Whether you are a software architect, a developer, or a DevOps engineer, integrating your application into the cloud, understanding the constructs of your favorite cloud provider, and adopting the latest technologies is probably already your day-to-day. But when the rubber hits the road, modeling your application in the cloud can be a time-consuming, error-prone process.
Not the most judicious investment of resources to advance your organization's agenda for application digital transformation.
In this article, we will review and contrast a traditional, Infrastructure as Code approach using Terraform, with an alternative, time-saving approach using Environment as a Service and CloudShell Colony.
Traditional Infrastructure as Code approach to Model an Application in the Cloud
In a typical implementation of the well documented load-balanced web server, a series of Terraform commands are used to compose an infrastructure layer of an application running on NGNIX server in AWS. The finished product is a Terraform file and a cloud-specific plan that can be reused to deploy the environment repeatedly.
To compose the application’s infrastructure layer, the following resources in AWS will have to be defined and created:
- A VPC that creates an isolated environment
- An Internet Gateway to connect the VPC to the web
- An internet facing Application Load Balancer to access the web servers
- Public subnets for NAT GW’s and Bastion ASG’s
- Private subnets for Web Server ASG’s
- NAT GW’s for web servers in the private subnet to access the web
- ASG’s running ec2 configured with NGINX
- ASG running ec2 configured with Ubuntu (as our Bastion)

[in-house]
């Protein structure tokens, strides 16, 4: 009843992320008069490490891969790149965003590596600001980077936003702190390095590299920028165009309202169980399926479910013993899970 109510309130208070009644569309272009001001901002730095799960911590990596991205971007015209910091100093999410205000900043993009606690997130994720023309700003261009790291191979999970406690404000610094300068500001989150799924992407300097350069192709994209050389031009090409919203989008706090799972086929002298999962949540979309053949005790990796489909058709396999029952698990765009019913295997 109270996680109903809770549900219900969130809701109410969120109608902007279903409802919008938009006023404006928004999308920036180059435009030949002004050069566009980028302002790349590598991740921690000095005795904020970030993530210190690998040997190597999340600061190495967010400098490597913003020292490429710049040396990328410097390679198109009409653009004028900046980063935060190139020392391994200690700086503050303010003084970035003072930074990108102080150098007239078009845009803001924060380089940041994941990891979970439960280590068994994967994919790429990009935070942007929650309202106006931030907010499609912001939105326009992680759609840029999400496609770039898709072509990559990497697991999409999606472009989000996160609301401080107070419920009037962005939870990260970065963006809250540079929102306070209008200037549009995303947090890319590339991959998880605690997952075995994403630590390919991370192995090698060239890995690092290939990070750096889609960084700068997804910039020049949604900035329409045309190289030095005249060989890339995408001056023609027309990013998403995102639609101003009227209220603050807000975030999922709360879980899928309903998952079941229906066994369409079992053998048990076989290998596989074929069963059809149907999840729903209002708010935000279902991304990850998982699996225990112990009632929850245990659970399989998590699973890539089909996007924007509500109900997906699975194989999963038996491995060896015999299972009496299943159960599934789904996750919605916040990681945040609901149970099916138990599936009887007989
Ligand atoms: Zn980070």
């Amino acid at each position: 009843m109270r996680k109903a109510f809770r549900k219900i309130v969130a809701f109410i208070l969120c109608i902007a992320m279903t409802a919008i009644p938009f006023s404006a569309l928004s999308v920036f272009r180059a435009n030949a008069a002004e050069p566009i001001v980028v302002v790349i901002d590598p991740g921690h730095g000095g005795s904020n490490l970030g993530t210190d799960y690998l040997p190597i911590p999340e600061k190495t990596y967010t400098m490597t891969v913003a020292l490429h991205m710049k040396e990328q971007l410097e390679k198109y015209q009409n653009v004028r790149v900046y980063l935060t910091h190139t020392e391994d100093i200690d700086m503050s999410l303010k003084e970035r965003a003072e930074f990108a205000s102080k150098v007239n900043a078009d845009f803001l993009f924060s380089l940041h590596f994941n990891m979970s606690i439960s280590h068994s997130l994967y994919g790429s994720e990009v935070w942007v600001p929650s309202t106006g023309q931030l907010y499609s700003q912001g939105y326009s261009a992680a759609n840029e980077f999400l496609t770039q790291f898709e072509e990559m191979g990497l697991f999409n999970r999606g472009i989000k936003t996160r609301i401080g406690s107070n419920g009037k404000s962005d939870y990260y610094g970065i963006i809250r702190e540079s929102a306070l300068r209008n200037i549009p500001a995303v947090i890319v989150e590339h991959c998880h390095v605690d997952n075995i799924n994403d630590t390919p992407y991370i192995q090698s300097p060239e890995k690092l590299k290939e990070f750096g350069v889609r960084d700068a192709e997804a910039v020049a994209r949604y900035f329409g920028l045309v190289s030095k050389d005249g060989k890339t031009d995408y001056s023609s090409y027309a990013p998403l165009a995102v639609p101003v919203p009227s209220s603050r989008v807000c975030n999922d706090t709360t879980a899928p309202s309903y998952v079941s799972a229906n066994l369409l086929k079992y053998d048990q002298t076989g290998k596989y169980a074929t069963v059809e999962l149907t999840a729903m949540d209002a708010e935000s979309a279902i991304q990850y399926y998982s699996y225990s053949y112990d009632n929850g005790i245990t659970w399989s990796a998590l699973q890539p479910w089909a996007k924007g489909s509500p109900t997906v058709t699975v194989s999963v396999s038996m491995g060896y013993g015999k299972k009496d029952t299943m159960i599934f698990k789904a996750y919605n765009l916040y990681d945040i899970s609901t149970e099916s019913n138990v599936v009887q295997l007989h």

- 3 security groups: one for the load balancer, one for the web servers and one for the bastion host, respectively.
The list above is a good example for implementing some of AWS best practices when building a simple web application in AWS. All those resources and dependencies are quite complex and hard to maintain. Furthermore, they would only cover the front-end component of a real-world business application. If we now consider more complete architectures to model end-to-end inter-related services, maintain them, troubleshoot them, expand them in the future and integrate them with other cloud services, the complexity quickly becomes overwhelming.
Using this approach, modeling and automating your application environment for a cloud-ready architecture requires a significant investment in a specific technology, in both time and resources.
An alternative time-saving approach
Let's consider an alternative approach that would enable a modern cloud application to be modeled in a fraction of the time, using a building block approach and out of the box automation.
CloudShell Colony is an Environment as a Service SaaS platform. It connects to your public cloud accounts (e.g. AWS, Azure, Kubernetes) and automates environment provisioning and deployment, throughout your release pipeline. In practices, it enables users to focus on business goals rather than on the cloud provider itself. Colony is based on blueprints describing your environments based on building blocks called applications, as well as their related infrastructure component.